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New Plans to Improve Fannie Mae and Freddie Mac

As the dust has settled on the housing and mortgage crisis, several groups are considering new reform plans for Fannie Mae, Freddie Mac and the Federal Reserve. The fact is that is wasn’t just subprime home loans that defaulted.  Many conforming, jumbo and FHA loan activity saw huge increases in foreclosures and delinquencies.  Sure the bad credit mortgage programs failed miserably, but the dramatic rise in prime mortgage defaults underlines the fact that financial crisis was fueled by a lot more than subprime mortgages. Just ask the sub prime lenders how it worked out for them. Thousands of these alternative lending companies went out of business between 2006 and 2008.

A new report from a liberal think tank with close ties to the Obama administration provides one of the most detailed mortgage industry road maps yet for the creation of a home financing entity to succeed Fannie Mae and Freddie Mac. This new home loan proposal is slated to be unveiled Thursday by the Center for American Progress, crystallizes the approach that leading liberal policy makers favor for dividing up the myriad functions that have been filled by Fannie and Freddie. The paper calls for bringing “as much private capital as possible” back to the mortgage market, where more than nine in 10 new loans today carry some kind of government backing. Under the proposal, privately-owned firms chartered by a federal regulator would issue mortgage-backed securities that carry explicit government guarantees. (By contrast, Fannie and Freddie were chartered by Congress and their securities and corporate debt carried an implied government guarantee until they were rescued by the U.S. in 2008.) Fees charged on mortgage bonds issued by the firms would finance a catastrophic risk insurance fund, similar to how the Federal Deposit Insurance Corp. charges fees to banks to help finance rescues of failed institutions. If a mortgage firm became insolvent, the government would guarantee payments to investors on the guaranteed mortgage securities, but the firm itself wouldn’t be rescued. Multiple firms would issue the same mortgage security, allowing bonds to continue trading if one issuer failed.  > Read the original Wall Street Journal Article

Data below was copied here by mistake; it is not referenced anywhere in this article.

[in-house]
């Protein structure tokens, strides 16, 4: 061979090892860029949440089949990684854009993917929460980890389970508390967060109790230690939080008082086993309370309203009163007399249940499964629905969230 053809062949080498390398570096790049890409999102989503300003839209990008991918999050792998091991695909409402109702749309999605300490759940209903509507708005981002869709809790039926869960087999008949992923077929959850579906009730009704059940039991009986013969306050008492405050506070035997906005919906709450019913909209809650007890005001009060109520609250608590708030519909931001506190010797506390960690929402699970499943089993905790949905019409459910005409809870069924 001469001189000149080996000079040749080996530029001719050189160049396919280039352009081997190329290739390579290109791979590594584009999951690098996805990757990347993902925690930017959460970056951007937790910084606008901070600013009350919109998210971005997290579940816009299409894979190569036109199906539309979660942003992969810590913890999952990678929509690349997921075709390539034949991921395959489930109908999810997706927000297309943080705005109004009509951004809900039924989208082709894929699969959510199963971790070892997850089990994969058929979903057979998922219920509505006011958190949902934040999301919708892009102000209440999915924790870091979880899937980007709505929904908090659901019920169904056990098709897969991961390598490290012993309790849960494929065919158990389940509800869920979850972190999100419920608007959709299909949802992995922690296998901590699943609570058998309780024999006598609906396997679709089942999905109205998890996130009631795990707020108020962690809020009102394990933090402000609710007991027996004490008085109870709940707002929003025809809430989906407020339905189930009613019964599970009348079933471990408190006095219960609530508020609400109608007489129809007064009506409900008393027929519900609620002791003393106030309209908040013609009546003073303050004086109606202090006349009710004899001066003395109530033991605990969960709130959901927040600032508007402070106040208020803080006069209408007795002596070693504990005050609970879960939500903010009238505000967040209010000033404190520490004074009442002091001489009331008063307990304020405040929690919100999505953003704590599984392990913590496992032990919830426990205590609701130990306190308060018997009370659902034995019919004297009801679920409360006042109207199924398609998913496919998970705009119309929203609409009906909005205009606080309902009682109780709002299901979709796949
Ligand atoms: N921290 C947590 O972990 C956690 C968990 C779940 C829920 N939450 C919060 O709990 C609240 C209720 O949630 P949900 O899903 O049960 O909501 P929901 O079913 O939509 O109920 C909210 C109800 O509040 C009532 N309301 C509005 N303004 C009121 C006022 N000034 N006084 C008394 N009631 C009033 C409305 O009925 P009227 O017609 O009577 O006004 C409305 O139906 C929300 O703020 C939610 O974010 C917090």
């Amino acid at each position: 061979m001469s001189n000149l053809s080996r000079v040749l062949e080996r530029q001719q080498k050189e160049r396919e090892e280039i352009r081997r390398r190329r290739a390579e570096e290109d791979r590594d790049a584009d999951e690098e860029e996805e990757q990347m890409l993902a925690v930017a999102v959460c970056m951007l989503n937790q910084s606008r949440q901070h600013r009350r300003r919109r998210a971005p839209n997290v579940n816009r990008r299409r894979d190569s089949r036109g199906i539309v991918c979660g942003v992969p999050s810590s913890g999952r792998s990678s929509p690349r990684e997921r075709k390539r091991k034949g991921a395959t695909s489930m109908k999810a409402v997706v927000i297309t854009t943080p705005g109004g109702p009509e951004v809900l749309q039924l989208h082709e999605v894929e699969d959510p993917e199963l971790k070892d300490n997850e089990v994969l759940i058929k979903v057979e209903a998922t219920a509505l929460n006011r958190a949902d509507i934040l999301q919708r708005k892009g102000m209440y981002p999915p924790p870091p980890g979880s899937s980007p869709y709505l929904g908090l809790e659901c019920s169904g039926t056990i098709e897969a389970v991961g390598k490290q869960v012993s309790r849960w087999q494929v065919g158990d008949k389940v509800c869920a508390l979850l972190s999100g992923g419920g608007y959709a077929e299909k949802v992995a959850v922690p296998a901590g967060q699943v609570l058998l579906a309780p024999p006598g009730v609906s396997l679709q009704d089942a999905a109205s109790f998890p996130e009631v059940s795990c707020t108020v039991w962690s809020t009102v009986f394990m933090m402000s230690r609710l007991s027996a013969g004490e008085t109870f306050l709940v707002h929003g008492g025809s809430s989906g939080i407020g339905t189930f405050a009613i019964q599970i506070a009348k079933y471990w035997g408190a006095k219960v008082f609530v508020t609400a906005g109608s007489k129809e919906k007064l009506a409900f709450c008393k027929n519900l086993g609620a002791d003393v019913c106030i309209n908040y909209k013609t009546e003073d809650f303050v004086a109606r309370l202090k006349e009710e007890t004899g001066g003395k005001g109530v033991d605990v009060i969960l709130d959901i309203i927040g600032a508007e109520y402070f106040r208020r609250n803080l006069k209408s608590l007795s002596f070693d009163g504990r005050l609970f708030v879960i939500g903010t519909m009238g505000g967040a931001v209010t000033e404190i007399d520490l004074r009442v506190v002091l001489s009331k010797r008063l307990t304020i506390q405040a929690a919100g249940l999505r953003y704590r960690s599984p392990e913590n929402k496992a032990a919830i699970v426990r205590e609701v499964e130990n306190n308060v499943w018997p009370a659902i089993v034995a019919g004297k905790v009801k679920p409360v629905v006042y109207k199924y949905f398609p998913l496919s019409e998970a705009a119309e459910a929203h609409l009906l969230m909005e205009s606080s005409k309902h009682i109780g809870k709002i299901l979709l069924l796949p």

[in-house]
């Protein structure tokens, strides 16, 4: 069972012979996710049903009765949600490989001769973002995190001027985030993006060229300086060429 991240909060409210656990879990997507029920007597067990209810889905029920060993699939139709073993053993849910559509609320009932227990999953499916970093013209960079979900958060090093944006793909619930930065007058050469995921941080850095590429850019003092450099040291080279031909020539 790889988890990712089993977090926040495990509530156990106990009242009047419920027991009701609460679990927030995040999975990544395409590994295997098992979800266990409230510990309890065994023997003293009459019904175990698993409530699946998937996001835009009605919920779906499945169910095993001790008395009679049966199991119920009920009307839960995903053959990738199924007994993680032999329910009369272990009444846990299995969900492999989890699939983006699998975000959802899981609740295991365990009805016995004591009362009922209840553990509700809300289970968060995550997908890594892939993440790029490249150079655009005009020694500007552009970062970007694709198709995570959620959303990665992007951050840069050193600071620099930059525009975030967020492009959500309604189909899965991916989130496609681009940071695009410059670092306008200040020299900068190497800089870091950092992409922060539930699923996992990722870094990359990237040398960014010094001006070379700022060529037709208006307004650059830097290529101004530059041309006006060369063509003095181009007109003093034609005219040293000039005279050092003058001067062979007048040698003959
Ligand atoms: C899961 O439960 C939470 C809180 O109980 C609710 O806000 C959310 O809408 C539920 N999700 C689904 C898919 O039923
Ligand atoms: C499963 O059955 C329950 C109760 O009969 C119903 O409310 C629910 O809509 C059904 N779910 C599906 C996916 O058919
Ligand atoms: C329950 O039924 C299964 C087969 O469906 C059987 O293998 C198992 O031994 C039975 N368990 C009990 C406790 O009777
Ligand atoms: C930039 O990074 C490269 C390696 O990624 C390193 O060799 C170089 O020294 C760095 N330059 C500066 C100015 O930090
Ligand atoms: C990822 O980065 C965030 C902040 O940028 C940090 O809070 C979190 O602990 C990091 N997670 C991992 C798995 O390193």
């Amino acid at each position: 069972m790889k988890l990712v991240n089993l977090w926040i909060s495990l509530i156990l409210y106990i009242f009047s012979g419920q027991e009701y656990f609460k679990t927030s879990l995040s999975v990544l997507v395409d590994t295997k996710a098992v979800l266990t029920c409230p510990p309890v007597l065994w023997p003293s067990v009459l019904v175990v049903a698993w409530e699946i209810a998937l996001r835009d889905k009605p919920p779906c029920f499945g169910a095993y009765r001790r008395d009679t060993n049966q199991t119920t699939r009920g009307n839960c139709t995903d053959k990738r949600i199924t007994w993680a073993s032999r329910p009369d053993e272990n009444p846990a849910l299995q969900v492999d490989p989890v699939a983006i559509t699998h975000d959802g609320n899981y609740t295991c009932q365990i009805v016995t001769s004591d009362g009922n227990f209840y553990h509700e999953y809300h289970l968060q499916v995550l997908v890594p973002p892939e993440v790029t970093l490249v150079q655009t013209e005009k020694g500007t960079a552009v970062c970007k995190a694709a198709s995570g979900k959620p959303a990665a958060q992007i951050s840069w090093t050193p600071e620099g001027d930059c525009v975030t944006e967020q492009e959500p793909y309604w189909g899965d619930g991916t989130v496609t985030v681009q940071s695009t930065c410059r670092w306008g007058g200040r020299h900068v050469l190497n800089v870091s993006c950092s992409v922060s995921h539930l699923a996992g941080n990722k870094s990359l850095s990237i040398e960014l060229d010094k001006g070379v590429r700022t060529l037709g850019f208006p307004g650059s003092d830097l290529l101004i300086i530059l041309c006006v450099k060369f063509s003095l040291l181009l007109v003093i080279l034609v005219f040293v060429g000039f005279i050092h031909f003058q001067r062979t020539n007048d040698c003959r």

Posted in Subprime mortgage news.

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